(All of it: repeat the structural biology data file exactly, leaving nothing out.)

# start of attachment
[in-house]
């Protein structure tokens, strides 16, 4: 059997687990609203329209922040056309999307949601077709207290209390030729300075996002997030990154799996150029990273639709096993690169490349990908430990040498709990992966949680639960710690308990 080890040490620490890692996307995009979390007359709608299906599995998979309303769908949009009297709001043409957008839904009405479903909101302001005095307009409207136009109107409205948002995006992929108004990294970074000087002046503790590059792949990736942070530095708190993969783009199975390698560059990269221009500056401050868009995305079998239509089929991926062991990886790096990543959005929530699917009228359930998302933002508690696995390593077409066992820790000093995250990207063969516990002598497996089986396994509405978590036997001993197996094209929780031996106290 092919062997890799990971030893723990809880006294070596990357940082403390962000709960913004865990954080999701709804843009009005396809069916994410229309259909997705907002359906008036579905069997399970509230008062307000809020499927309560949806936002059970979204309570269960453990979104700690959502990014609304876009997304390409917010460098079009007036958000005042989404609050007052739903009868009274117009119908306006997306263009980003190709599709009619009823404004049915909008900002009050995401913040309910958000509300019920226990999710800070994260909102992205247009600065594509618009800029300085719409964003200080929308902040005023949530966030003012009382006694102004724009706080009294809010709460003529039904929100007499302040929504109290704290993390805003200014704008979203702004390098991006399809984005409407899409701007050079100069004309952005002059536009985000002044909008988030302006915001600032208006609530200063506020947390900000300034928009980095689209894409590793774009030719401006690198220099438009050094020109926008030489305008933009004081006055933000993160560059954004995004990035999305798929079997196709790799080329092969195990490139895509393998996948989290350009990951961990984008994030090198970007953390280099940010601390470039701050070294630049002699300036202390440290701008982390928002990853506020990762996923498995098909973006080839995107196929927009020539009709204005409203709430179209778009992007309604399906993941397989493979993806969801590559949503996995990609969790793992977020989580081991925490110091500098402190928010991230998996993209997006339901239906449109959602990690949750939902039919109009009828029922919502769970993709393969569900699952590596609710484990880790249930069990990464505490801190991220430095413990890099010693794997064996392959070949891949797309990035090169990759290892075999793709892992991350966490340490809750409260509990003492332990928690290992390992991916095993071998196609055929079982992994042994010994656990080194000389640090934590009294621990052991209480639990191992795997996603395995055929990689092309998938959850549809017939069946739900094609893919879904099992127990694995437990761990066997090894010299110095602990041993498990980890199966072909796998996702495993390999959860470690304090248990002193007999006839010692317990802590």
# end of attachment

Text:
[in-house]
């Protein structure tokens, strides 16, 4: 059997687990609203329209922040056309999307949601077709207290209390030729300075996002997030990154799996150029990273639709096993690169490349990908430990040498709990992966949680639960710690308990 080890040490620490890692996307995009979390007359709608299906599995998979309303769908949009009297709001043409957008839904009405479903909101302001005095307009409207136009109107409205948002995006992929108004990294970074000087002046503790590059792949990736942070530095708190993969783009199975390698560059990269221009500056401050868009995305079998239509089929991926062991990886790096990543959005929530699917009228359930998302933002508690696995390593077409066992820790000093995250990207063969516990002598497996089986396994509405978590036997001993197996094209929780031996106290 092919062997890799990971030893723990809880006294070596990357940082403390962000709960913004865990954080999701709804843009009005396809069916994410229309259909997705907002359906008036579905069997399970509230008062307000809020499927309560949806936002059970979204309570269960453990979104700690959502990014609304876009997304390409917010460098079009007036958000005042989404609050007052739903009868009274117009119908306006997306263009980003190709599709009619009823404004049915909008900002009050995401913040309910958000509300019920226990999710800070994260909102992205247009600065594509618009800029300085719409964003200080929308902040005023949530966030003012009382006694102004724009706080009294809010709460003529039904929100007499302040929504109290704290993390805003200014704008979203702004390098991006399809984005409407899409701007050079100069004309952005002059536009985000002044909008988030302006915001600032208006609530200063506020947390900000300034928009980095689209894409590793774009030719401006690198220099438009050094020109926008030489305008933009004081006055933000993160560059954004995004990035999305798929079997196709790799080329092969195990490139895509393998996948989290350009990951961990984008994030090198970007953390280099940010601390470039701050070294630049002699300036202390440290701008982390928002990853506020990762996923498995098909973006080839995107196929927009020539009709204005409203709430179209778009992007309604399906993941397989493979993806969801590559949503996995990609969790793992977020989580081991925490110091500098402190928010991230998996993209997006339901239906449109959602990690949750939902039919109009009828029922919502769970993709393969569900699952590596609710484990880790249930069990990464505490801190991220430095413990890099010693794997064996392959070949891949797309990035090169990759290892075999793709892992991350966490340490809750409260509990003492332990928690290992390992991916095993071998196609055929079982992994042994010994656990080194000389640090934590009294621990052991209480639990191992795997996603395995055929990689092309998938959850549809017939069946739900094609893919879904099992127990694995437990761990066997090894010299110095602990041993498990980890199966072909796998996702495993390999959860470690304090248990002193007999006839010692317990802590």